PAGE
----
Succession

Steven Dutch, Natural and Applied Sciences, University of Wisconsin - Green Bay
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Terms

Succession occurs when the species found in a community change over time.

Primary Succession occurs as communities develop from 'new' land areas which have no prior biological presence.  Examples include development of communities on newly erupted lava flows, volcanic islands or on land exposed when glaciers melt.

Secondary Succession occurs when after a disturbance removes some, but not all, life from an area.  Because of this, communities begin their succession with some life present.  Examples include recovery of forests following fires or floods, or the development of communities following the abandonment of farm fields.

Mechanisms underlying succession.

Why does community composition change over time?  Three primary processes have been advocated:

A.  Facilitation occurs when species modify the environment to make it appropriate for other species.  This can be seen with Aspen trees which grow up following fire or clear-cutting of northern Wisconsin forests.  These trees like to live in full sun.  However, they grow so thickly that they make deep shade under their canopy.  This changes the environment, and makes it possible for woodland species to recolonize these sites.

B.  Tolerance occurs as the most competitively fit species persist in a community while the least competitively fit species are eliminated.  Thus, the species which can best tolerate the conditions on a site will persist there the longest.  This can be seen with oak trees which can also colonize recently cut or burned Wisconsin forests.  Unlike Aspens, however, the oak tress are good competitors, will continue to live on these sites, and will eventually become more common.

C.  Inhibition occurs when some species eliminate competitors by releasing toxins into the environment which will not effect them but which will make other species less healthy.  This can be seen with Black Walnut trees, which release the chemical Juglone into the soil as their dead leaves decay.  This chemical prevents germination of many seeds, and decreases the health of other plants already living in the area.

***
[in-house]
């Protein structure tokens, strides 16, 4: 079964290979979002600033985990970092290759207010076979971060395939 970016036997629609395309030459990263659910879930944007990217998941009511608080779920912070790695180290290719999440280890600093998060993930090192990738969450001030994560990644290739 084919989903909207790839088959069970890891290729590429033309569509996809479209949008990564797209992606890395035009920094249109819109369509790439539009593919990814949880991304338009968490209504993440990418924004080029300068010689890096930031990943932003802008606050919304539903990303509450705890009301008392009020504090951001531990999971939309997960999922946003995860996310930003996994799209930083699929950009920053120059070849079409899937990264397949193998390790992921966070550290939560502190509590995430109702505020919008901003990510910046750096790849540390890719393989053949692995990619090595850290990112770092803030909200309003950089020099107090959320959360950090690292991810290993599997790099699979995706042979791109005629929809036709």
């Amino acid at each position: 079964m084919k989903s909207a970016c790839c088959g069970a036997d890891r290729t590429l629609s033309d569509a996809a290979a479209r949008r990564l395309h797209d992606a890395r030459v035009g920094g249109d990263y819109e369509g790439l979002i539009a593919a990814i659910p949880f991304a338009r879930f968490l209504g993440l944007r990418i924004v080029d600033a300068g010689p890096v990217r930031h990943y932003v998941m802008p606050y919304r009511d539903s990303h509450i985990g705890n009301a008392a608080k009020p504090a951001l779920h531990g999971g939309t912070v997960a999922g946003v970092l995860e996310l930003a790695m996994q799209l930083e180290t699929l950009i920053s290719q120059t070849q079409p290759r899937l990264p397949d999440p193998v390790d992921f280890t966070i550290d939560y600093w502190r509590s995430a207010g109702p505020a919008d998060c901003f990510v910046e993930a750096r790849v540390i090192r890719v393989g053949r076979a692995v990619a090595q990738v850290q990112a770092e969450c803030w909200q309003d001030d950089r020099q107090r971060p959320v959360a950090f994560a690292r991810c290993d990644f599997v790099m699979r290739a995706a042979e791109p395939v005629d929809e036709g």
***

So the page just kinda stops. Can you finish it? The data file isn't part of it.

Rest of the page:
Stages of Forest Secondary Succession

 

Forests progress through four general successional states as they recover from a disturbance:

A.  Establishment phase occurs immediately following a disturbance, as seedlings from early successional trees (like Aspens) germinate in the recently cleared land.

B.  Thinning phase happens when these early successional trees seedlings begin to grow up, and start competing with each other for light, water, and nutrients.  This intense intra-specific competition will thin (eliminate) the weakest individuals from the area.  During this time, the shade-tolerant, highly competitive late-successional trees (e.g. maples, oaks, hemlock) begin moving in under the early-successional trees.

C.  Transition phase happens when the early successional trees begin dying from old and are replaced by individuals of late-successional species.  This happens because the early successional trees could not reproduce in the moist, shaded environment which they created, leaving only late successional trees to replace them when they die.

D.  Steady State phase happens as late successional trees take over the forest canopy.  Because their seedlings can live in the shaded, moist environment which their parents have created, when the adult trees die, they are replaced by their offspring, continuing their presence in the forest.


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Created 2 September 2011, Last Update 02 September 2011

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